The Swedish Psychologist K. Anders Ericsson has published many reports stating that talent is "made and not born". In his book 'The Cambridge Handbook of Expertise and Expert Performance', he has stated that "Consistently and overwhelmingly, the evidence showed that experts are always made, not born."

On the other hand, a recent twin study has stated that on average, a human's ability is 50% influenced by genetic factors, and 50% influenced by environmental factors. This seems to contradict Ericsson's experiment, as he has asserted that genetic factors influence a person's abilities by less than 1%.

Does the twin study contradict Ericsson's assertions, and if so, why would there be such a large contradiction? What factors could have caused these large differences in findings?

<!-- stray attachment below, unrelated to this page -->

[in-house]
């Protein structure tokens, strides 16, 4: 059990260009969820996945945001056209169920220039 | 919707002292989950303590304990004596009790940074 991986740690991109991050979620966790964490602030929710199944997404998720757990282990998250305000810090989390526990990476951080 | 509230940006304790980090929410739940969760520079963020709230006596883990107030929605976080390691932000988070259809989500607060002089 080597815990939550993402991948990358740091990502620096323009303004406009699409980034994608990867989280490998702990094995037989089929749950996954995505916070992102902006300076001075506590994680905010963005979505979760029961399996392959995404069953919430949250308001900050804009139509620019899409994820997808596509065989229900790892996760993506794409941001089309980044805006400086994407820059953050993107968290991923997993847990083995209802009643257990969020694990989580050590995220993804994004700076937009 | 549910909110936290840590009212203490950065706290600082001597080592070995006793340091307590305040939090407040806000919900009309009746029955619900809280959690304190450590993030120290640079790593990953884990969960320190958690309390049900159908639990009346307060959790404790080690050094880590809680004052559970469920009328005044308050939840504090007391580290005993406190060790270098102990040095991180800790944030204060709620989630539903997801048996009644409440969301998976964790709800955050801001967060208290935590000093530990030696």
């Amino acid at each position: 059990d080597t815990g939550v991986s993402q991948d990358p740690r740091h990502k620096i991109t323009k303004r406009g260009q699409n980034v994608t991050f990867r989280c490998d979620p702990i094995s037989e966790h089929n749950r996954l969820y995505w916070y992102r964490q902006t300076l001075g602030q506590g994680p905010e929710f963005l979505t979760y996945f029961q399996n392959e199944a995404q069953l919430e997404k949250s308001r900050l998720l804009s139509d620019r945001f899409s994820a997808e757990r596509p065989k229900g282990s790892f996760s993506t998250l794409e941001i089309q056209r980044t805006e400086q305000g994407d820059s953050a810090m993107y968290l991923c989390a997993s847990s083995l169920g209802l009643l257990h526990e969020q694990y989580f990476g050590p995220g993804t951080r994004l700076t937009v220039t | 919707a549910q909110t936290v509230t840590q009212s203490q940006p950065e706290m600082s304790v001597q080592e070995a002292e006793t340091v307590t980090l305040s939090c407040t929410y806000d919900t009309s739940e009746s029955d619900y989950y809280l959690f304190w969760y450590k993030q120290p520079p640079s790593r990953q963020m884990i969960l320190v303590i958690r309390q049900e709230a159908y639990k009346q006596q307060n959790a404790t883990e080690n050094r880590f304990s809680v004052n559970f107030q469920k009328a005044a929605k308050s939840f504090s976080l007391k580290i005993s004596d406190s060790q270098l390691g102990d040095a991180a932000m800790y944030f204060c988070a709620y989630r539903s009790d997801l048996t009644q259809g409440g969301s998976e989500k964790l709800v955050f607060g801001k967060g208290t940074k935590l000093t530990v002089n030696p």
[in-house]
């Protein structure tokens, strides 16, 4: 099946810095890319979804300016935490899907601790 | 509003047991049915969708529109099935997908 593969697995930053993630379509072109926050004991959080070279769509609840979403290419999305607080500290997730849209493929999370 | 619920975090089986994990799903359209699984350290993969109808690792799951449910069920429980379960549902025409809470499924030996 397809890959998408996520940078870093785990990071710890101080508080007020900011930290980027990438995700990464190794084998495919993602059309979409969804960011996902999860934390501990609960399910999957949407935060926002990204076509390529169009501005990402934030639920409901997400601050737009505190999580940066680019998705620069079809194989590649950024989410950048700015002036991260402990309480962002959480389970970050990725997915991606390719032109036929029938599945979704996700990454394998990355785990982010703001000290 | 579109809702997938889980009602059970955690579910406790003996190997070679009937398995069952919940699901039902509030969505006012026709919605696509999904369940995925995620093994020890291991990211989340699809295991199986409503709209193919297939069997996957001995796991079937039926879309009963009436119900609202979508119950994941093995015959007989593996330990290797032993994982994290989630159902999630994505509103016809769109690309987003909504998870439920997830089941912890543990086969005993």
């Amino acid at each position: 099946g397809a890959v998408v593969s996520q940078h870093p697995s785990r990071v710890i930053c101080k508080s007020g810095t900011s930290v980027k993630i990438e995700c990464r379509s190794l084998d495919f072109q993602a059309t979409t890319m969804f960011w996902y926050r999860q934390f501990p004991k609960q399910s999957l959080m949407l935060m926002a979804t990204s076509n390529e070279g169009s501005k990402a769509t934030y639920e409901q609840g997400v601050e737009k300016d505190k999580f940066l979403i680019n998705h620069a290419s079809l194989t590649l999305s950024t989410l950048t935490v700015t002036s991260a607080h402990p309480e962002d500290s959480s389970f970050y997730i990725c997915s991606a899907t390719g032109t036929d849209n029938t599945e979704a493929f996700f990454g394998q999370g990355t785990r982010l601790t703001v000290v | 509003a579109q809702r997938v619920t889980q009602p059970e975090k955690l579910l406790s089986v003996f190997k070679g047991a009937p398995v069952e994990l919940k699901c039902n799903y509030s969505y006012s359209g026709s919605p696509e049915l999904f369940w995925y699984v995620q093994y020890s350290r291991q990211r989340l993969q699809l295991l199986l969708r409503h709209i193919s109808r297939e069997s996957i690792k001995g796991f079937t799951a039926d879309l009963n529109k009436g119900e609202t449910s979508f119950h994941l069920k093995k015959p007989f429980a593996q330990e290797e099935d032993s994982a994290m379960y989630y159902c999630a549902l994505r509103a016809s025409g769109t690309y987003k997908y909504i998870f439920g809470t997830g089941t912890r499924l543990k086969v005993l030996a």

Ericsson’s studies have repeatedly ignored the genetics of performance in any field. His favourite study of expert performance - the London taxi driver experiment - also failed to control for prior genetic attributes that may have led these taxi drivers into their professions in the first place. A good place to start perhaps


Macnamara, B. N., Hambrick, D. Z., & Oswald, F. L. (2014). Deliberate practice and performance in music, games, sports, education, and professions: A meta-analysis. Psychological science, 25(8), 1608-1618. https://doi.org/10.1177/0956797614535810

  • $\begingroup$ Ok, Ericsson may have repeatedly ignored genetics, but you haven't provided any strong evidence within your answer to prove that. What is your answer anyway? Does the twin study successfully disprove Erisson? $\endgroup$ Sep 22 '19 at 11:51
  • $\begingroup$ Did you read the paper referenced? It’s in there $\endgroup$
    – Nick H
    Sep 22 '19 at 15:56
  • 1
    $\begingroup$ @NickH Thank you for your answer. Adding an explicit extracted quote from the paper which addresses this question directly would be a nice improvement to this answer! $\endgroup$
    – Steven Jeuris
    Oct 12 at 12:33

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